WordPress.com Should Rebrand As WP.com

The idea was to dedicate this week’s column to single malt whisky and make some far fetched connection to WordPress as an excuse, but something that’s been bothering me came up again. But first, here’s a disclaimer so that no one will read this wrong.

I’m perfectly fine with Automattic making money on WordPress.com. I think it is an awesome service and that it benefits WordPress as a platform overall. Keep up the great work, is all I’m saying. Yay for WordPress.com!

There.

Now for the part that’s bothering me: The fact that WordPress.com is called WordPress.com.

I don’t mind the use of the WordPress brand really, although one could argue that the domain policy should be enforced here as well. From the WordPress domain page:

But I see other domains using WordPress in them!
If they’re not WordPress.com, WordPress.net, WordPress.org, WordPress.tv, or WordPressFoundation.org, they’re not allowed, and you should contact the owner with a pointer to this page. We see this most frequently with spammy sites distributing plugins and themes with malware in them, which you probably don’t want to be associated with.

The heart’s in the right place here, but one could argue that WordPress.com shouldn’t be allowed to use the WordPress brand in the domain name either. After all, it is a commercial service operated by Automattic and not something that directly ties to the offered open source version of WordPress.

I won’t make that argument. That’s not my problem with WordPress.com.

The problem with WordPress.com is that it confuses people. I’ve had to explain over and over again that WordPress, as in the stand alone publishing platform, is not the same as the hosted WordPress.com blogging service. This is apparantly really hard to understand, and a lot of people don’t get it.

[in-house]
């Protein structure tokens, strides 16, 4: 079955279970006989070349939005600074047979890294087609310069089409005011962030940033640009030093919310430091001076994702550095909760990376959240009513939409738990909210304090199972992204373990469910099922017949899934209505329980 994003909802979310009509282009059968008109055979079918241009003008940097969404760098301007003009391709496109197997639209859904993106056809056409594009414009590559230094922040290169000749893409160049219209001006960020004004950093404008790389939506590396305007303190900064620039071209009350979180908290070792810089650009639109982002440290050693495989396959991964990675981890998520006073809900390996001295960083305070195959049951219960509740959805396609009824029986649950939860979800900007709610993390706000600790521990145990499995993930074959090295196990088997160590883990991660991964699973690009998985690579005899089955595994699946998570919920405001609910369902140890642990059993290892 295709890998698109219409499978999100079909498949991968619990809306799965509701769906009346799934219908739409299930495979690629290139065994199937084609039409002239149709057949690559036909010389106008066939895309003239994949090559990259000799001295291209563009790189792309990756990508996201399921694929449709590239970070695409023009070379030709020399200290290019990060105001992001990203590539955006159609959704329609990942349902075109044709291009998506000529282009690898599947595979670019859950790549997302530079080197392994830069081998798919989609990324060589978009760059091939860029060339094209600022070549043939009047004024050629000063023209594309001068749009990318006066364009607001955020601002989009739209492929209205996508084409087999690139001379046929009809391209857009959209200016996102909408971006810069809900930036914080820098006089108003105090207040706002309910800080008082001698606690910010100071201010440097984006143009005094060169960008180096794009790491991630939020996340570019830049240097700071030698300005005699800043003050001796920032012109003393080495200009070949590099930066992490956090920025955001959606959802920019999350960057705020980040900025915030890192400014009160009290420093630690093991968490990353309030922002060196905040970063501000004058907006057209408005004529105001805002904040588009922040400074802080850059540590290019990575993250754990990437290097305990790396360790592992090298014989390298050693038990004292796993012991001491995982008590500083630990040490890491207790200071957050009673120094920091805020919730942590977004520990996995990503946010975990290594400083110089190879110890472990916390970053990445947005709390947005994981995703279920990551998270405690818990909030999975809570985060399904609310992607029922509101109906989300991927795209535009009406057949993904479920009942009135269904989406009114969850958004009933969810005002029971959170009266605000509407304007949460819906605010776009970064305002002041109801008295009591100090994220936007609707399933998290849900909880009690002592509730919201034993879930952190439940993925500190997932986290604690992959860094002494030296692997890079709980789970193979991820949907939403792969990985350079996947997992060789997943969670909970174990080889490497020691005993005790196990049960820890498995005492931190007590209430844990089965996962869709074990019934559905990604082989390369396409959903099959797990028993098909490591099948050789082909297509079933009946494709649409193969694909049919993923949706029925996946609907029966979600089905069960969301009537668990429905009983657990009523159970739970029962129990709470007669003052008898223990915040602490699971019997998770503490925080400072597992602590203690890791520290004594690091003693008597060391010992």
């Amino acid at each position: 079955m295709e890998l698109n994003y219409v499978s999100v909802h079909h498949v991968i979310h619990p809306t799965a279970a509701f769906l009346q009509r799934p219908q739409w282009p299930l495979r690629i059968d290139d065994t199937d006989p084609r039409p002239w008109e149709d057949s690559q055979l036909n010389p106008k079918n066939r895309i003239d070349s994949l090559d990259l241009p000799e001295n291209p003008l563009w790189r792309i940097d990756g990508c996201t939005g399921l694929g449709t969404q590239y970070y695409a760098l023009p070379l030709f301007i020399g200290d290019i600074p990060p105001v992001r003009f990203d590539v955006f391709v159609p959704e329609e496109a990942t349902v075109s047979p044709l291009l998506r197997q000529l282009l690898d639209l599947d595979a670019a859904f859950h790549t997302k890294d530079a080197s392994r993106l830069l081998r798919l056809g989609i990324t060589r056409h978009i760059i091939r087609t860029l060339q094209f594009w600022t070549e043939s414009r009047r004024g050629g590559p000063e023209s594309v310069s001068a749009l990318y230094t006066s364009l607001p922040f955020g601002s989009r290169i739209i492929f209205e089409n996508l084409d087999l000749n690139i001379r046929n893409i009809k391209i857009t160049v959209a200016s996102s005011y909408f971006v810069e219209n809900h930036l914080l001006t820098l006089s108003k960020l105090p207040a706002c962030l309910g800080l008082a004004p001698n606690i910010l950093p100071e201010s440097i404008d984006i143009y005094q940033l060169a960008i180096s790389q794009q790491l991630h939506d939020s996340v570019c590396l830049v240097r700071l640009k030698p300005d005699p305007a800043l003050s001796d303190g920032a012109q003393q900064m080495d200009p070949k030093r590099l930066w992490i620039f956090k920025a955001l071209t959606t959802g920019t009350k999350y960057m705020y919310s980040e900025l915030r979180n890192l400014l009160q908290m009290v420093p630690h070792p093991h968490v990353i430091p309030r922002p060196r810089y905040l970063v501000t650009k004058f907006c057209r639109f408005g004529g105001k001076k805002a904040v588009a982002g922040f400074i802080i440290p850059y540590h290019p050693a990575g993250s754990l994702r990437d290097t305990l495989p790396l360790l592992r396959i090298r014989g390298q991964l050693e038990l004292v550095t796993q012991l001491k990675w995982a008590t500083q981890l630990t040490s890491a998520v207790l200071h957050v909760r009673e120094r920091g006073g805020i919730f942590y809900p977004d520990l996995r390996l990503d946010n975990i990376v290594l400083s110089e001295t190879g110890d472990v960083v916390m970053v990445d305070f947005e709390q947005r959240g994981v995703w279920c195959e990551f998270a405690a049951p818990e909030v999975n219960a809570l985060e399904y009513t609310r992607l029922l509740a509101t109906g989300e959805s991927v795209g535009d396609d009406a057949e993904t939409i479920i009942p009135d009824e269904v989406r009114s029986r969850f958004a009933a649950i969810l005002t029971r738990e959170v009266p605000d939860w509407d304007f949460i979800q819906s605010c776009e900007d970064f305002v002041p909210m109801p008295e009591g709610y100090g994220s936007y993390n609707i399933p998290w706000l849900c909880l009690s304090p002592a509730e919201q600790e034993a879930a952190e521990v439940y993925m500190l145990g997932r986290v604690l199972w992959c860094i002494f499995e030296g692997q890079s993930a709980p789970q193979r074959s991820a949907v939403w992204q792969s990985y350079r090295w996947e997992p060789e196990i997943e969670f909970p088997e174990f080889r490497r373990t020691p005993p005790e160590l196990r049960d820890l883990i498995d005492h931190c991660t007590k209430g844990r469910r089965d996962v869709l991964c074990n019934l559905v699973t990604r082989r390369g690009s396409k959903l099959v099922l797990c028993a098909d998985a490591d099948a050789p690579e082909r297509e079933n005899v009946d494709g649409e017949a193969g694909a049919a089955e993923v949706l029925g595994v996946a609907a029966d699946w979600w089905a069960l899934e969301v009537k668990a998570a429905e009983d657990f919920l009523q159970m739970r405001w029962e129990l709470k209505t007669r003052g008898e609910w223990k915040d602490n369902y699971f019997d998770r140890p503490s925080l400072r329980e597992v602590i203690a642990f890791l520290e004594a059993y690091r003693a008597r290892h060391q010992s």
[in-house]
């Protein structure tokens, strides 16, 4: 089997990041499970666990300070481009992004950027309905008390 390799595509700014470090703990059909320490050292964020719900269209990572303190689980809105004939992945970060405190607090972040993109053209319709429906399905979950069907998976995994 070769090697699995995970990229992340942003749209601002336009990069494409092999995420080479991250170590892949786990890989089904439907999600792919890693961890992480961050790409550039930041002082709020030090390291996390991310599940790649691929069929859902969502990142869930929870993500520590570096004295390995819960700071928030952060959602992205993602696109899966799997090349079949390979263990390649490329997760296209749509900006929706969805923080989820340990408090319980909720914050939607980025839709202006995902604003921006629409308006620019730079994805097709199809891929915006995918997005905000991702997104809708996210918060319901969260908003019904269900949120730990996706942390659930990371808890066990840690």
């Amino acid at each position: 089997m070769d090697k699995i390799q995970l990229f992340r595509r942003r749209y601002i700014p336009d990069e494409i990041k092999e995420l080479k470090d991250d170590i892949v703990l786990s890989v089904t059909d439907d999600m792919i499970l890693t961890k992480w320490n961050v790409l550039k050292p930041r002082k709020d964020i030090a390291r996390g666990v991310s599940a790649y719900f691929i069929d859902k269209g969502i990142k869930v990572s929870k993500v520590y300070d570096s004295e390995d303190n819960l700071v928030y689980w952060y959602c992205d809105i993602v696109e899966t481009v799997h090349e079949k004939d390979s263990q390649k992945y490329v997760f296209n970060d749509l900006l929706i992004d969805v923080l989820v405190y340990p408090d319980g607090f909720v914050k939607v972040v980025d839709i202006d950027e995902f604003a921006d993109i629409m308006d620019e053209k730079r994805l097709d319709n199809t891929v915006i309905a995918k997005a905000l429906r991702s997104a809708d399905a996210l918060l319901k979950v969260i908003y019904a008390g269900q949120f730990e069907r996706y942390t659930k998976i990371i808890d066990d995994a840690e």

And you know what, I get it. The logo’s even the same for Pete’s sake! If you’re new to the scene, this is a simple misconception.

This past week I’ve had a friend trying to switch to WordPress, wanting the freedom of her own install but ending up on WordPress.com – because that was what she thought was WordPress. I’ve had a client rant about how limited WordPress is, until I showed a few things you could do. He didn’t get it, that’s not what he’s got, and then it became clear that he was using WordPress.com when he should’ve had his own install.

These people aren’t morons, they are victims of deceptive branding.

I propose, yet again, that WordPress.com should be rebranded to WP.com. Not because of some domain policy or to make things harder for Automattic, but because the brand clash confuses people.

What say ye, yay or nay?

And don’t worry, I’ll do the far fetched whisky column some other time. There’s still time to flaunt my impeccable taste.